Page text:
Even if the law is changed, it can only do so much to prevent age discrimination. In order for there to be equal opportunities in the workplace, including in terms of ensuring that older workers have the same access to training, stereotyped assumptions about older people and concerns over the difficulties of dealing with a reduction in productivity over a number of years, will need to be dispelled.
Whilst older workers may wish to continue working, they may not want to be bound to work in the same way. To have the right to request to work flexibly – already available to some employees, including those with young children, would no doubt be of assistance. If this right could be extended to older workers, as Harriet Harman has recently suggested, it could offer a less abrupt end to working life. The option to be involved in a coaching or mentoring role, or a transition to contracting or consulting could offer further flexibility and encourage older workers to remain in the workplace.
But what does the future hold for those, wellderly or not, that would like to retire? One of the most significant potential barriers to people living a happy and fulfilled later life is the uncertainty about the financial future, will they have enough to live on after they stop work? A series of legislative changes will have consequences for those wishing to retire.
Pensions are one area which will get significant coverage over the course of the next Parliamentary term.
Both the current Government and the Conservative Party have proposed the restoration of the link between the State Pension and earnings. The Government has pledged to do this by 2010 or the end of the next Parliament at the latest.
Given that, according to the Government, adding an additional year to working lives could increase UK Gross Domestic Product by around two per cent, the value of older workers will not go unnoticed whichever party finds itself in the driving seat. What older workers will no doubt be looking for are developments which give them the choice as to how they spend their time but the involvement of the old but fit should ideally be encouraged rather than compelled.

Monday 7th June        The Recruitment Consultant

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Sneaky job seekers turn to spying

June 11th, 2010 No comments

A staggering eight out of ten IT workers (79%) would try to gain inside secrets about an organisation and its recruitment process to help them get a job.

That is the astonishing finding of a survey by The IT Job Board.

The research also discovered that 62% of IT workers would keep details about a job they were applying for secret from their colleagues to avoid competition for a role.

Meanwhile, 58% of candidates would flatter or compliment their boss to get a pay rise or promotion over their colleagues and just over a fifth (23%) would claim colleagues’ ideas as their own.

A third (32%) of people would even create a problem so they could fix it and “save the day”, giving them extra kudos with their boss and direct colleagues.

The respondents had mixed views on participating in underhand activities.

While 38% of respondents took a dim view of using “out of the ordinary” tactics to boost their chances of getting a job, stating such tactics were morally wrong, some 23% of people said these tactics were fine as long as they didn’t hurt anyone.

Other surprising statistics the survey showed were as follows:
* 15% of respondents said that using out of the ordinary tactics to secure a role was necessary as it was a tough market out there;
* 35% of respondents said they would telephone a recruiter continuously to try and secure an interview, and;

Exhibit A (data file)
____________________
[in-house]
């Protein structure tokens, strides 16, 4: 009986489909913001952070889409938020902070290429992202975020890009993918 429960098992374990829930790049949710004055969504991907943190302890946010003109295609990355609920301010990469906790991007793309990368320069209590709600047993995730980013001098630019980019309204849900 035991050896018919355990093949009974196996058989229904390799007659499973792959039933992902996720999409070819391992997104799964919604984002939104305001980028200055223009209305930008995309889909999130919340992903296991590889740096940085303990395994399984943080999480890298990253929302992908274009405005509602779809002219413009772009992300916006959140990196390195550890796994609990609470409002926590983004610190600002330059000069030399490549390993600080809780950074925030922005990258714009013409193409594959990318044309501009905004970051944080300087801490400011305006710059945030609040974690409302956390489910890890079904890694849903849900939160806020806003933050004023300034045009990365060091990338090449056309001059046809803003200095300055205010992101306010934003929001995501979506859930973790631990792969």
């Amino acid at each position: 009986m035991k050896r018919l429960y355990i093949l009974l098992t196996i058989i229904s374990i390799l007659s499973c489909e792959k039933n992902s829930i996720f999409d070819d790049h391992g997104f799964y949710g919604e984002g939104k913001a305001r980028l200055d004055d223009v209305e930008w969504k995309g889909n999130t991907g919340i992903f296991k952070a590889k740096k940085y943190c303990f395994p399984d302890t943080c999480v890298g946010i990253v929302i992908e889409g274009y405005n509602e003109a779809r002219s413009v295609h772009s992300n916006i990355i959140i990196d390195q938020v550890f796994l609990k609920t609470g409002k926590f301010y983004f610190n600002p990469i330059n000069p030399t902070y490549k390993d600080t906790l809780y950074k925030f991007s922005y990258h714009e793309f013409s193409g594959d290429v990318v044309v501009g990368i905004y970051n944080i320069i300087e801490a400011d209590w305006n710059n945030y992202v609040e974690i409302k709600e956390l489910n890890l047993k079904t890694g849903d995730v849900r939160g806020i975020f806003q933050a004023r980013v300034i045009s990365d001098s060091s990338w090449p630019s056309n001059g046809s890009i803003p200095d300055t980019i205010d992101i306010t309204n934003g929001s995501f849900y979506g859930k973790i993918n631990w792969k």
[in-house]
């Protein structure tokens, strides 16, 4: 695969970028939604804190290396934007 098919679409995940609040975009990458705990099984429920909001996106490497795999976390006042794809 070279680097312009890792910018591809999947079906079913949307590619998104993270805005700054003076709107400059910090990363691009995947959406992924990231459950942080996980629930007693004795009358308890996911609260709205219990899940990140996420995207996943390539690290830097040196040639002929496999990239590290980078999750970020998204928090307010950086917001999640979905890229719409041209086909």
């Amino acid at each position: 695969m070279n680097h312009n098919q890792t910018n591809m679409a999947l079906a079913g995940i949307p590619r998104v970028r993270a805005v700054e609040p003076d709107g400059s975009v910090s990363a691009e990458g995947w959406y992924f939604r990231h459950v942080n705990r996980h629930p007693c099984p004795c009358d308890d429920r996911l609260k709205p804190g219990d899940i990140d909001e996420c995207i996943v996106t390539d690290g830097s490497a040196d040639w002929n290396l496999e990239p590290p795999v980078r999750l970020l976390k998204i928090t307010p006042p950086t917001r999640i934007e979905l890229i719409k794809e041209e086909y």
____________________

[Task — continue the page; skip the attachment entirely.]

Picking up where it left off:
* 13% of respondents said they would visit a recruiter’s premises and refuse to leave until they were seen.

The IT Job Board managing director Alex Farrell said: “Getting the inside scoop on a company prior to applying for a role does show initiative, however fellow candidates feel this is breaking an unwritten ‘rule’.

“These results show that there is increased competition in the market.”

Recruitment today      Tuesday 25th May 2010

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Financial job offers DOUBLE in month

June 11th, 2010 No comments

A surge in job offers by hedge funds is behind a solid overall increase in recruitment activity in the financial services sector, a survey has found.

The research, commissioned by London pre‐employment screening firm Powerchex, raises expectations within the City that the economic recovery is being sustained.

Powerchex found the number of employment offers made in April 2010 was up 12% on the previous month.

This growth was driven mainly by hedge funds, with a massive 93% INCREASE in offers compared to March of this year.

Stockbrokerage and insurance firms also showed moderate improvements, up 23% and 12% respectively.

Powerchex director Alexandra Kelly believes modest growth shown over the first four months of 2010 would have been even higher, had the threat of a closely-contested General Election not been hanging over the economy, with financial services particularly affected.

“Many organisations were delaying making strategic and funding‐based decisions until after the election. Unpredictability caused by a close election battle was particularly prevalent in the financial services sector, with firms avoiding large‐scale recruitment until they could be sure of the intentions of the new administration, especially regarding all the talk of an increase in employers’ National Insurance contributions, and the possible break‐up of the banks.”

Comparing the recruitment figures from April 2010 to the same month one year previously, the Powerchex survey shows a dramatic increase, with recruitment activity improving by at least 25% in every industry sector, and total job offers up 87%.

“The figures show an amazing improvement, that things have been getting steadily better since the beginning of 2009,” Kelly said.

“However, we are comparing this to the very depths of the recession, and recruitment activity still has a little way to go to match its prerecession levels. I understand from our competitors that this improvement is not being matched in other industry sectors; this really is a phenomenon specific to the city of London, and financial services in particular.”

Recruitment today       Tuesday 18th May 2010